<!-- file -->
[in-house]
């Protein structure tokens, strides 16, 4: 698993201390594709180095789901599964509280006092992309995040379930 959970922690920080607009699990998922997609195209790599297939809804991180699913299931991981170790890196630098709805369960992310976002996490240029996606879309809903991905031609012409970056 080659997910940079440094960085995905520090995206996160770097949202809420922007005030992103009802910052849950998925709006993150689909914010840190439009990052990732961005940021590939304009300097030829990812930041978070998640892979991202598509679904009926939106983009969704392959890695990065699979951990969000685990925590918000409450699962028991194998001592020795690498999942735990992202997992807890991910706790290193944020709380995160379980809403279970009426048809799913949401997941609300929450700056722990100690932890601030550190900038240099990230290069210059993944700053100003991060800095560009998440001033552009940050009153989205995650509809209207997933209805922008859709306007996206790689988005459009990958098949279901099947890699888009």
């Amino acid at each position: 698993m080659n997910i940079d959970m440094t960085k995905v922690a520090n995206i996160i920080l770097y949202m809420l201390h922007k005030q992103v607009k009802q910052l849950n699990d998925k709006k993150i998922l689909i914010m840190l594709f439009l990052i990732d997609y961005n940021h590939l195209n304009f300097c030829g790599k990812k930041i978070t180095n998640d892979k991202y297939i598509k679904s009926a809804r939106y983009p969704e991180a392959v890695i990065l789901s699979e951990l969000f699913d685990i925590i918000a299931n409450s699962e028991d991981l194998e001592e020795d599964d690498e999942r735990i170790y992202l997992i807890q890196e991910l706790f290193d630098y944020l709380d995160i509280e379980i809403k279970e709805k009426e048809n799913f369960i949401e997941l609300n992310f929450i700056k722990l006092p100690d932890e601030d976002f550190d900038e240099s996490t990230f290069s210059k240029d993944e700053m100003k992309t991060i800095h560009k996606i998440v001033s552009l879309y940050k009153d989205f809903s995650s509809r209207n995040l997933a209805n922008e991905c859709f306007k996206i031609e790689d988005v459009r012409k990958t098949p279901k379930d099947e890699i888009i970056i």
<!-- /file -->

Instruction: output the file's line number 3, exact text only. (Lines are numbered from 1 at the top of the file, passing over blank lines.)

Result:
């Amino acid at each position: 698993m080659n997910i940079d959970m440094t960085k995905v922690a520090n995206i996160i920080l770097y949202m809420l201390h922007k005030q992103v607009k009802q910052l849950n699990d998925k709006k993150i998922l689909i914010m840190l594709f439009l990052i990732d997609y961005n940021h590939l195209n304009f300097c030829g790599k990812k930041i978070t180095n998640d892979k991202y297939i598509k679904s009926a809804r939106y983009p969704e991180a392959v890695i990065l789901s699979e951990l969000f699913d685990i925590i918000a299931n409450s699962e028991d991981l194998e001592e020795d599964d690498e999942r735990i170790y992202l997992i807890q890196e991910l706790f290193d630098y944020l709380d995160i509280e379980i809403k279970e709805k009426e048809n799913f369960i949401e997941l609300n992310f929450i700056k722990l006092p100690d932890e601030d976002f550190d900038e240099s996490t990230f290069s210059k240029d993944e700053m100003k992309t991060i800095h560009k996606i998440v001033s552009l879309y940050k009153d989205f809903s995650s509809r209207n995040l997933a209805n922008e991905c859709f306007k996206i031609e790689d988005v459009r012409k990958t098949p279901k379930d099947e890699i888009i970056i």